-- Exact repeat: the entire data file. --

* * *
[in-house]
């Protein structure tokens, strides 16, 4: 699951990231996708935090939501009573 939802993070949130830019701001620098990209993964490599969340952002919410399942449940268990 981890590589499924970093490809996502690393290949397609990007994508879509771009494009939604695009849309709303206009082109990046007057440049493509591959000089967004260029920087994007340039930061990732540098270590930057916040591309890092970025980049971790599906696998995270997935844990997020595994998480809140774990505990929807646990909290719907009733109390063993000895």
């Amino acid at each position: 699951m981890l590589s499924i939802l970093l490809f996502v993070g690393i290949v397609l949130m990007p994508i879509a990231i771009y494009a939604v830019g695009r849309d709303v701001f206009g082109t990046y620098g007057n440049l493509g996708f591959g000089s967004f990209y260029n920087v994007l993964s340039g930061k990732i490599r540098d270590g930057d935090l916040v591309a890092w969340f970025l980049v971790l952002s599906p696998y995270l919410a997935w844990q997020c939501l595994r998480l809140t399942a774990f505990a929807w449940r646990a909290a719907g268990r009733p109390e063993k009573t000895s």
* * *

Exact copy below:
[in-house]
């Protein structure tokens, strides 16, 4: 699951990231996708935090939501009573 939802993070949130830019701001620098990209993964490599969340952002919410399942449940268990 981890590589499924970093490809996502690393290949397609990007994508879509771009494009939604695009849309709303206009082109990046007057440049493509591959000089967004260029920087994007340039930061990732540098270590930057916040591309890092970025980049971790599906696998995270997935844990997020595994998480809140774990505990929807646990909290719907009733109390063993000895």
């Amino acid at each position: 699951m981890l590589s499924i939802l970093l490809f996502v993070g690393i290949v397609l949130m990007p994508i879509a990231i771009y494009a939604v830019g695009r849309d709303v701001f206009g082109t990046y620098g007057n440049l493509g996708f591959g000089s967004f990209y260029n920087v994007l993964s340039g930061k990732i490599r540098d270590g930057d935090l916040v591309a890092w969340f970025l980049v971790l952002s599906p696998y995270l919410a997935w844990q997020c939501l595994r998480l809140t399942a774990f505990a929807w449940r646990a909290a719907g268990r009733p109390e063993k009573t000895s």